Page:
Puebla, Mexico, September 8, 2017 (venezuelanalysis.com) – Venezuela’s President Nicolas Maduro announced Thursday plans to tweak his country’s currency exchange system for the sixth time since taking office.
“Venezuela is going to … create a basket of currencies to free us from the dollar,” he said.
Under the proposal, Maduro said his administration will fix the value of the Bolivar to a basket of currencies. Currently, Venezuela’s controlled exchange system fixes the Bolivar’s value to the dollar, though Maduro has long accused the US of an “economic war” against Venezuela’s economy and currency.
“If they pursue us with the dollar, we’ll use the Russian rouble, the yuan, yen, the Indian rupee [or] the euro,” he said.
The change will affect Venezuela’s DICOM exchange rate, which currently sees the BsF trading for around 3,300 to the dollar, according to the Central Bank of Venezuela.
Maduro didn’t state whether the stronger controlled rate of BsF10 to the dollar will be impacted by the reform. The change is at least the sixth round of currency reforms announced since Maduro was elected in 2013.
He also announced plans to increase the minimum wage and price freezes for some consumer goods. Under the wage increase, the minimum income for a Venezuelan worker will be boosted 40 percent, from BsF250,531 to BsF325,444 per month, including food tickets. The new salaries will be implemented for public sector employees by Monday, Maduro said.
“The revolutionary government will never adopt a policy to leave the people [as] orphans,” Maduro said.
Meanwhile, the price freezes will affect around 50 basic consumer goods already subject to price controls. State media outlet AVN reported some of the products facing sale price freezes include powdered milk, canned sardines, soap, cheese, chicken, tuna, pasta and margarine. In recent years the prices of these goods have been periodically increased by price controllers, though Maduro said the current freeze will strike a blow to “speculative prices”.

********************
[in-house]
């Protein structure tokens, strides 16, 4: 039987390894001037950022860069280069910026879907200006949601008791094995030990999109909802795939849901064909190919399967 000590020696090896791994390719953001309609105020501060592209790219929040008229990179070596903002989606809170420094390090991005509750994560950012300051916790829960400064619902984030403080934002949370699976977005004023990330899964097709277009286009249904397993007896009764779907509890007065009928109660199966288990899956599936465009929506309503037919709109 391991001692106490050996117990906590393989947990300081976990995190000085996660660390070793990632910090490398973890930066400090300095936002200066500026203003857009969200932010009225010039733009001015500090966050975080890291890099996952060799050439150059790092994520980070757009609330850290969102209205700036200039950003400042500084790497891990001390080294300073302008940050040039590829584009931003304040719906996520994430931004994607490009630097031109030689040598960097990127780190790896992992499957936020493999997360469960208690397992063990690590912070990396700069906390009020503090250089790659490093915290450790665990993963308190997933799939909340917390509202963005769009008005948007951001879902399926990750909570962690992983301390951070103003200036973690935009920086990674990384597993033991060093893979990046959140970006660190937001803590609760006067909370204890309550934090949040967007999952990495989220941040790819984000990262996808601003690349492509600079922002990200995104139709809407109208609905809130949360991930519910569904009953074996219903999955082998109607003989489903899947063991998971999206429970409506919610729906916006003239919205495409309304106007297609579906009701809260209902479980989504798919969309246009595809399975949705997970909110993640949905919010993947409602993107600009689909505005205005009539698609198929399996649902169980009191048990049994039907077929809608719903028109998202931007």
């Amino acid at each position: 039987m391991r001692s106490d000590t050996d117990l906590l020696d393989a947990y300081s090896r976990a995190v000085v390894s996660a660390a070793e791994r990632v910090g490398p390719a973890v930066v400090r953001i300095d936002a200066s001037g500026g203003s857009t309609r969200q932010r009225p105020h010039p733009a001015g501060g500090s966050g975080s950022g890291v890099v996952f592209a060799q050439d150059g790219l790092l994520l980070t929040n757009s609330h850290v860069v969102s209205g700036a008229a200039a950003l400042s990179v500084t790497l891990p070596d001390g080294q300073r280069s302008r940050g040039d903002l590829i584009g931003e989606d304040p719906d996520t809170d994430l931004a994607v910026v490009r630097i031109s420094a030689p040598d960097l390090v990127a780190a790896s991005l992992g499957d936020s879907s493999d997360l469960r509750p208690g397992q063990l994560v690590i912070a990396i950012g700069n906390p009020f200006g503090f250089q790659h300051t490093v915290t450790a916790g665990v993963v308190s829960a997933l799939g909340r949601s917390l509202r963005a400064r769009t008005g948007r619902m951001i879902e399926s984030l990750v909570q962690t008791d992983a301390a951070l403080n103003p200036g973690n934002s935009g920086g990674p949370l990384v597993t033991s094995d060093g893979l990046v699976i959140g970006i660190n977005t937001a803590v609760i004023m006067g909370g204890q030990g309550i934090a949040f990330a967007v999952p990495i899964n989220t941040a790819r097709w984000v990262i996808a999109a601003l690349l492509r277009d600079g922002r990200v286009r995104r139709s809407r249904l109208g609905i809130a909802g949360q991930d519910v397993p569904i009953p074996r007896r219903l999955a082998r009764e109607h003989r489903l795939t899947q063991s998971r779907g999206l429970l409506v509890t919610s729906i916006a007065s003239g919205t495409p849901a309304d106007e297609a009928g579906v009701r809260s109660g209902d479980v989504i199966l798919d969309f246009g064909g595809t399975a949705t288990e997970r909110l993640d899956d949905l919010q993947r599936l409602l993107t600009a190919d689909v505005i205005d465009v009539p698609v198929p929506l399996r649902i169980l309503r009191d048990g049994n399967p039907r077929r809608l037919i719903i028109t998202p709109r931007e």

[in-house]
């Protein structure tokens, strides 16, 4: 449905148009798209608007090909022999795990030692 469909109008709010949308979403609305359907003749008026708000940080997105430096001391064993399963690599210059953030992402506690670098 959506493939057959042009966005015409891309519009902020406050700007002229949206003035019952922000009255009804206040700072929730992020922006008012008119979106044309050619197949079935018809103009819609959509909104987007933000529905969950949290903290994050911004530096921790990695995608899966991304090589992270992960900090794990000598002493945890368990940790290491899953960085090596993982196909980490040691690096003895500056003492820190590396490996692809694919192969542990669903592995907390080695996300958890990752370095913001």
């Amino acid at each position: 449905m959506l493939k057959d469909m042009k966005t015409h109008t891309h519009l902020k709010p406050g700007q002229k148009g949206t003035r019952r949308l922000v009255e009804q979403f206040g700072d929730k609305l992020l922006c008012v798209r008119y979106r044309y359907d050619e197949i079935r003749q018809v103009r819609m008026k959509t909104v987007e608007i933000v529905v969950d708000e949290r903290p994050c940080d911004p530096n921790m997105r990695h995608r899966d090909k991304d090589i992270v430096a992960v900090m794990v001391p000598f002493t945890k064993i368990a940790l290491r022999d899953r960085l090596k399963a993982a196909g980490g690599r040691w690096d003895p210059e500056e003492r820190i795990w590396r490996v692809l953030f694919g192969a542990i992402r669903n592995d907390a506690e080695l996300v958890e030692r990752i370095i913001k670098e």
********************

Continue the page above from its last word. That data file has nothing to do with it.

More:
He continued by describing the reform as “an agreed system of prices that marks, under an economic consensus, the maximum prices for the public sale of 50 fundamental products and services of the country, which at the moment is punctuated by economic war, liberalism and capitalism.”
Both reforms came as Maduro tabled a series of eight proposed pieces of legislation before the National Constituent Assembly (ANC). Along with proposing increased public spending on social programs such as school funding and senior pensions, Maduro also suggested increases on taxes for wealthy Venezuelans. In one of the bills, Maduro called for an expansion of the food distribution networks, the CLAPS, including allowing for the delivery of 12 million food packages to households each month. He also called for a renewed investigation into Venezuelans exploiting the country’s currency black market.
The reforms were largely welcomed by Maduro supporters, though the Communist Party of Venezuela (PCV) has argued deeper reforms are needed. In a recent article, the party’s newspaper Tribuna Popular reported it had estimated Venezuela has lost around US$18 billion in taxes since the 1990s, due to unfavourable trade deals with the US.
“Venezuela signed a set of treaties in the 1990s, which are neoliberal treaties, which establish that any transnational or multinational company based in North American territory and engaged in commercial, financial, administrative, scientific, and productive activity in Venezuela must pay utility taxes in American territory,” PCV spokesperson Yul Jabour said.
Jabour said this agreement likely affects around 300 companies operating in Venezuela that may not be paying local taxes.
“[These companies use] our territory, exploit our workers and profits and taxes just go to tax havens, which has caused a loss to the national treasury,” he said.